A Hololive stream at Anime NYC, offered at the official Hololive booth.

Love ‘Em or Hate ‘Em, This One Niche Is Now a Core Part of Anime Conventions

You may recognize a few of these names.

Just a few minutes after wolfing down our breakfast, my friends and I made our way to the expo hall floor at Anime NYC, only to be immediately confronted by a new staple of the experience.

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For my one friend, this was her first major con in a decade, and I wanted her to have the best experience imaginable. I planned out the day for her in advance, making sure she, as a Genshin Impact and Honkai: Star Rail fan, had plenty of time to check out the plethora of merch in the artist alley. So perhaps it was fitting that the very first thing she saw on Sunday was neither Venti nor Kafka, but an enormous crowd thronged around a big projector screen, watching Hololive VTuber duo Fuwamoco entertaining congoers.

The audience cheered and roared as Fuwawa and Mococo Abyssgard played off one another and bantered. For me, it cemented something I had heard an anime fan grumble about on Friday: VTubers have taken over the anime convention scene.

And that’s not necessarily a bad thing. Even if it left my friend a little bewildered.

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So, was VTubing really that big at Anime NYC?

I’d consider myself pretty familiar with the VTuber landscape at this point. I’m an on-again, off-again VTuber myself, originally streaming Genshin for a lesbian audience, now in the process of pivoting over to Valorant streams. Several of my IRL friends are current or former independent VTubers, and I even met my last partner through VTubing. I’ve long guessed that VTubing is here to stay, given the enormous success of streamers like VShojo’s Ironmouse and Hololive’s Inugami Korone.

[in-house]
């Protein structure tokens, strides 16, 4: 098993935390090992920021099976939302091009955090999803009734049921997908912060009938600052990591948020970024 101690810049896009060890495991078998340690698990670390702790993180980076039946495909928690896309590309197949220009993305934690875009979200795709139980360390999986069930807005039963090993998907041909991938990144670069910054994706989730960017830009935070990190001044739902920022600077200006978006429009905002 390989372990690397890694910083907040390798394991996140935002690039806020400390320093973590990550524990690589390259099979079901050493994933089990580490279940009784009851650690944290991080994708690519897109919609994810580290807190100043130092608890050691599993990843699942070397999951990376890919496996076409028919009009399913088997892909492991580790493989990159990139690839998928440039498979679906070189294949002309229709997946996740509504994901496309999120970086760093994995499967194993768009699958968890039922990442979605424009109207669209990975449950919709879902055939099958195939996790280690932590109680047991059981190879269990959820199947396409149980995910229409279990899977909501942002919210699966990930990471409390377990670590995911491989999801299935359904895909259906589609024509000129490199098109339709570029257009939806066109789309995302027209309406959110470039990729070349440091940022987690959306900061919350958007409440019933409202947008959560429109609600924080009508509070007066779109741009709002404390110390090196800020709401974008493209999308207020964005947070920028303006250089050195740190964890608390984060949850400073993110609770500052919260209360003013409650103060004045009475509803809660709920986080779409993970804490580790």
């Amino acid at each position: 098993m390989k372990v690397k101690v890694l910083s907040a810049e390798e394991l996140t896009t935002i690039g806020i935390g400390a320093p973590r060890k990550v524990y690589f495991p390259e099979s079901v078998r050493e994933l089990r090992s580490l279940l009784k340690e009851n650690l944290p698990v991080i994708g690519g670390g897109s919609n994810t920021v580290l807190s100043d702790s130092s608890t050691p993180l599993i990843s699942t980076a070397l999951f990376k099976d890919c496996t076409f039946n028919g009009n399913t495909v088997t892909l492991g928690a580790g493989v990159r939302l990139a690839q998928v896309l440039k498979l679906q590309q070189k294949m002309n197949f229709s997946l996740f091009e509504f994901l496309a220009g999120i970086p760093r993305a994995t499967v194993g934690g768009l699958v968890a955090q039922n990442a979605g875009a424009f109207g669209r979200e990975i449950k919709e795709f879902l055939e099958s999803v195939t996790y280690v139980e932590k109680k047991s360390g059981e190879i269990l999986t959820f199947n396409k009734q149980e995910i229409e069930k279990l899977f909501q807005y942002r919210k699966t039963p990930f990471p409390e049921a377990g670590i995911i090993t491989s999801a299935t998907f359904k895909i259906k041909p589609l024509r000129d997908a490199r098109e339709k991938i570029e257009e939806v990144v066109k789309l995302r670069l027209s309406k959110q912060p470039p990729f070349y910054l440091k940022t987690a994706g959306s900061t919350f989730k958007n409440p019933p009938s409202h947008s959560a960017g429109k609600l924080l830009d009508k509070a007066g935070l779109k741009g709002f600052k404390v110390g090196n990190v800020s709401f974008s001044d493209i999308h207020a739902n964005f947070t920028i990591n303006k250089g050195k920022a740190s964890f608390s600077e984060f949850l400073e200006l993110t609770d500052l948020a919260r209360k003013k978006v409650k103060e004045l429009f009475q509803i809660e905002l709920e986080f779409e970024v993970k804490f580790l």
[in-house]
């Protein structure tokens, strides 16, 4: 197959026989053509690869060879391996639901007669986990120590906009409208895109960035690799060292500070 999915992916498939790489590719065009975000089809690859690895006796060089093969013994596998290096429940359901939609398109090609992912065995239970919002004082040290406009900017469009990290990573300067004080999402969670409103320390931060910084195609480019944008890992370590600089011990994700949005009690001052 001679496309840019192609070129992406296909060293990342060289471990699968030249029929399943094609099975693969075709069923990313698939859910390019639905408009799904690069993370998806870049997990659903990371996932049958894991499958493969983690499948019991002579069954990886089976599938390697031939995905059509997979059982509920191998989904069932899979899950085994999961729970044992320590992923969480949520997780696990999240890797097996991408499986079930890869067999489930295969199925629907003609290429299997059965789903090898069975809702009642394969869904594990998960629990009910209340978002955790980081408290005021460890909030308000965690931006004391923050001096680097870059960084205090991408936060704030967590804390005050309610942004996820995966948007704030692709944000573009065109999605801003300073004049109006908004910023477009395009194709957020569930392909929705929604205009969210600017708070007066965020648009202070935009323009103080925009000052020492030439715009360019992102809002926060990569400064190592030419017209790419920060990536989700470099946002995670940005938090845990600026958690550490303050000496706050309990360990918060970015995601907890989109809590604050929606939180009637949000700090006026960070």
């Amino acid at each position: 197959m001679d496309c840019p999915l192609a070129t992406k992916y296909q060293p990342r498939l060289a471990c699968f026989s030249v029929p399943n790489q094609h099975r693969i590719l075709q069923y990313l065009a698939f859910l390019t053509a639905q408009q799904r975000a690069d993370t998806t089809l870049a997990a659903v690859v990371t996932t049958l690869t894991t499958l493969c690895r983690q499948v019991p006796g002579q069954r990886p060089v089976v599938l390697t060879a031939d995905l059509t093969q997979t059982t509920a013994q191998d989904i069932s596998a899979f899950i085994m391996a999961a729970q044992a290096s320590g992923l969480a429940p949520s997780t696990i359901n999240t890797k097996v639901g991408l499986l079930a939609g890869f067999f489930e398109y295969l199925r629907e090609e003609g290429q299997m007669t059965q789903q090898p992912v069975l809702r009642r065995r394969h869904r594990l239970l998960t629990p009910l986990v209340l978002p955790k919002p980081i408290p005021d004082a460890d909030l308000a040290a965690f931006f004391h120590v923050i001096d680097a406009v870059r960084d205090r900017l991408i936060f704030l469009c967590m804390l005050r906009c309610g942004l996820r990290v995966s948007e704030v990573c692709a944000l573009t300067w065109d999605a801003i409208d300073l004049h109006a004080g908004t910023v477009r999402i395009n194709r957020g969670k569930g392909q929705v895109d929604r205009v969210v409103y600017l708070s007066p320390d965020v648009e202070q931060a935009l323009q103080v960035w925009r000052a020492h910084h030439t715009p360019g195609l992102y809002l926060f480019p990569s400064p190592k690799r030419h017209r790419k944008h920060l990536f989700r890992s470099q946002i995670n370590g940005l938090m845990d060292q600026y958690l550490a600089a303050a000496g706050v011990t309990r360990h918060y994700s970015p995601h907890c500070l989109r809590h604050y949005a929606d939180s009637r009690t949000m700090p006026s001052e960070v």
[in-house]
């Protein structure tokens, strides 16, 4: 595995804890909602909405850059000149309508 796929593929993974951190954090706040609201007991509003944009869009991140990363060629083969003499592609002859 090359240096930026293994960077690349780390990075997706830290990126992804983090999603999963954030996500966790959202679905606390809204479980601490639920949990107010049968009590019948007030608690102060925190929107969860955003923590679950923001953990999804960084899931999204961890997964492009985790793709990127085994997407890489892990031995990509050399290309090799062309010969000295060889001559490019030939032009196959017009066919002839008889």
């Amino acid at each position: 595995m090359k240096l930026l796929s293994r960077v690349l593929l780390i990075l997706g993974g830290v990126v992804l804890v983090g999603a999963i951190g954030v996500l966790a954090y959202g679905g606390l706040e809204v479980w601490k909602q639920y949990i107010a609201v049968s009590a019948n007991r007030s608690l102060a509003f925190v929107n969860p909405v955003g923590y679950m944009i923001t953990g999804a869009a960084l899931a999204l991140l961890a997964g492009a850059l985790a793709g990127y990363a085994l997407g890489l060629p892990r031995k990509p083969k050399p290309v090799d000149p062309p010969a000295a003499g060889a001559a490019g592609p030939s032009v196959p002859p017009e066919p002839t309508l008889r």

But the enormous VTubing presence at Anime NYC still took me by surprise. Unlike Genshin Impact and Honkai: Star Rail, VTuber agencies engaged in far more direct advertising at November’s convention. Hololive took prime real estate at one of the expo hall entrances, but the Japanese VTuber agency also made its appearance known through promotional kiosks for an iBuyPower gaming rig themed around Mori Calliope, as well as a Hyte case featuring Watson Amelia.

Meanwhile, over at the iBuyPower booth, custom keyboard creator Infinikey showed off several VShojo-themed keyboards, featuring such immensely popular stars as Ironmouse and Zentreya.

The Ironmouse Infinikey keyboard, as seen at Anime NYC.
(Ana Valens)

Hololive also offered a special ticketed event with Hoshimachi Suisei and Mori Calliope, a convention debut for the Hololive English Advent generation of VTubers, and a VRChat-Hololive collab event with several VTubers. The agency went out of its way to make sure Hololive fans had plenty of opportunities to gush over their favorite stars.

Outside of company partnerships and dedicated events, VTuber merchandise could be found throughout the larger retail section of the show floor, with VShojo in particular receiving an enormous, dedicated collection at one booth. But the biggest VTuber takeover of Anime NYC was at the artist alley, where Hololive and Nijisanji thrived. Like Genshin, both VTuber agencies were practically unavoidable; every other booth had key charms or artwork dedicated to the two groups’ various VTubers.